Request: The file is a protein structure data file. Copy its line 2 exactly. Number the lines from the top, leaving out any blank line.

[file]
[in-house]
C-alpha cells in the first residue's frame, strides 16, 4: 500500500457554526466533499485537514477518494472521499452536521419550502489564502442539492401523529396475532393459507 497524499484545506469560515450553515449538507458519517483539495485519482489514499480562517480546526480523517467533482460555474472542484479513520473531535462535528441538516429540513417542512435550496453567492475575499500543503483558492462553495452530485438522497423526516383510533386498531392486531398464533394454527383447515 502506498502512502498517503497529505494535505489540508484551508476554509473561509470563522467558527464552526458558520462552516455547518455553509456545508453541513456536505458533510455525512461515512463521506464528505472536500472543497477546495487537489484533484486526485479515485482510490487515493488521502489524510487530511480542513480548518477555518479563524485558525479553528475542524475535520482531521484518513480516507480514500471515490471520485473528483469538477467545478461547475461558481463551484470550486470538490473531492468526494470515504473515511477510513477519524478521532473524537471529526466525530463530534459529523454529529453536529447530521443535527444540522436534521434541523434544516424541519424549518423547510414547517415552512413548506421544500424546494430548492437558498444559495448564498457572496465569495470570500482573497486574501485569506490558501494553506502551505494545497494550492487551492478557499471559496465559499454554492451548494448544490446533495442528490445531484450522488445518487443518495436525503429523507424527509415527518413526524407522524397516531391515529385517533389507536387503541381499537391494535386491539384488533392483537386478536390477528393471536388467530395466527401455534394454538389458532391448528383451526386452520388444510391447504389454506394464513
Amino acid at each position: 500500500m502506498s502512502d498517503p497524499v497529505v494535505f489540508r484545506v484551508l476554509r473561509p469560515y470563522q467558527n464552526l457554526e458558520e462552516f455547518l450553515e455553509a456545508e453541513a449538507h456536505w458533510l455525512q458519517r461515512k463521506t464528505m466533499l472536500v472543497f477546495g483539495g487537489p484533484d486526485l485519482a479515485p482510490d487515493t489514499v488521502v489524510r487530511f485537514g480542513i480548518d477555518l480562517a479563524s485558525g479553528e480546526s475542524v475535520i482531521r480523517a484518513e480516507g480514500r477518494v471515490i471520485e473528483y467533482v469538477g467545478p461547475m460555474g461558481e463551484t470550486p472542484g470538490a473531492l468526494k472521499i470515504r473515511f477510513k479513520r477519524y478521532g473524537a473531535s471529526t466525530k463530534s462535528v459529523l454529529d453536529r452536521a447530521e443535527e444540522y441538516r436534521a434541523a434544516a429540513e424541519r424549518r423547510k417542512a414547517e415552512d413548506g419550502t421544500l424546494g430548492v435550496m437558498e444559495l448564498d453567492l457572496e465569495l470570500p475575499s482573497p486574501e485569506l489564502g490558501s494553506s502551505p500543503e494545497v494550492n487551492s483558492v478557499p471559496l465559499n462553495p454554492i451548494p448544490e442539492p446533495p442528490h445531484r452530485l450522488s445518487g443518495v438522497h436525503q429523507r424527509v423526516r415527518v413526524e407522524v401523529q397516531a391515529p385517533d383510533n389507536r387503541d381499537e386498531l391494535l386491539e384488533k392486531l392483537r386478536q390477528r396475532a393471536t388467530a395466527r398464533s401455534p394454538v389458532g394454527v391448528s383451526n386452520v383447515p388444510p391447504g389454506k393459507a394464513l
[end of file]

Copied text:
C-alpha cells in the first residue's frame, strides 16, 4: 500500500457554526466533499485537514477518494472521499452536521419550502489564502442539492401523529396475532393459507 497524499484545506469560515450553515449538507458519517483539495485519482489514499480562517480546526480523517467533482460555474472542484479513520473531535462535528441538516429540513417542512435550496453567492475575499500543503483558492462553495452530485438522497423526516383510533386498531392486531398464533394454527383447515 502506498502512502498517503497529505494535505489540508484551508476554509473561509470563522467558527464552526458558520462552516455547518455553509456545508453541513456536505458533510455525512461515512463521506464528505472536500472543497477546495487537489484533484486526485479515485482510490487515493488521502489524510487530511480542513480548518477555518479563524485558525479553528475542524475535520482531521484518513480516507480514500471515490471520485473528483469538477467545478461547475461558481463551484470550486470538490473531492468526494470515504473515511477510513477519524478521532473524537471529526466525530463530534459529523454529529453536529447530521443535527444540522436534521434541523434544516424541519424549518423547510414547517415552512413548506421544500424546494430548492437558498444559495448564498457572496465569495470570500482573497486574501485569506490558501494553506502551505494545497494550492487551492478557499471559496465559499454554492451548494448544490446533495442528490445531484450522488445518487443518495436525503429523507424527509415527518413526524407522524397516531391515529385517533389507536387503541381499537391494535386491539384488533392483537386478536390477528393471536388467530395466527401455534394454538389458532391448528383451526386452520388444510391447504389454506394464513